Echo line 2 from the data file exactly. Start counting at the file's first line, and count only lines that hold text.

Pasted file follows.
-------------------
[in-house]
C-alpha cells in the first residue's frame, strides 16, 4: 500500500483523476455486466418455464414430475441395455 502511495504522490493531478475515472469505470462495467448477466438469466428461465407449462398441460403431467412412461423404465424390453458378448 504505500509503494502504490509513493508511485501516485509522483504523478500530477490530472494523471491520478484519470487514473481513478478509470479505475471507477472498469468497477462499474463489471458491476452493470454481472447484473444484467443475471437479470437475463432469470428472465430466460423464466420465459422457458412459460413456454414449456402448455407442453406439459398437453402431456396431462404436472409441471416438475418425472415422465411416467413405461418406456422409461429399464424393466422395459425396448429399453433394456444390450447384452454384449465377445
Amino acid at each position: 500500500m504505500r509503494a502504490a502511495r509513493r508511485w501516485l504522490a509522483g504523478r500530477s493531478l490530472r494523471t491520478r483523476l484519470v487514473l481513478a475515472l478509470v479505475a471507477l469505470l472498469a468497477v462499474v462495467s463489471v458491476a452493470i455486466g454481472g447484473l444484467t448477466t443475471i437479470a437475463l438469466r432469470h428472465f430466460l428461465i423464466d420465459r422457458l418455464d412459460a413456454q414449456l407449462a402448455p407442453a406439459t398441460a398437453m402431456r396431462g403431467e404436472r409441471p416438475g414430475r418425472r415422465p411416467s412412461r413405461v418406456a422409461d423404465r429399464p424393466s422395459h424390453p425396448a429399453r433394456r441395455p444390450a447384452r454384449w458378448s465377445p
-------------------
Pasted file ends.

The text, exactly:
C-alpha cells in the first residue's frame, strides 16, 4: 500500500483523476455486466418455464414430475441395455 502511495504522490493531478475515472469505470462495467448477466438469466428461465407449462398441460403431467412412461423404465424390453458378448 504505500509503494502504490509513493508511485501516485509522483504523478500530477490530472494523471491520478484519470487514473481513478478509470479505475471507477472498469468497477462499474463489471458491476452493470454481472447484473444484467443475471437479470437475463432469470428472465430466460423464466420465459422457458412459460413456454414449456402448455407442453406439459398437453402431456396431462404436472409441471416438475418425472415422465411416467413405461418406456422409461429399464424393466422395459425396448429399453433394456444390450447384452454384449465377445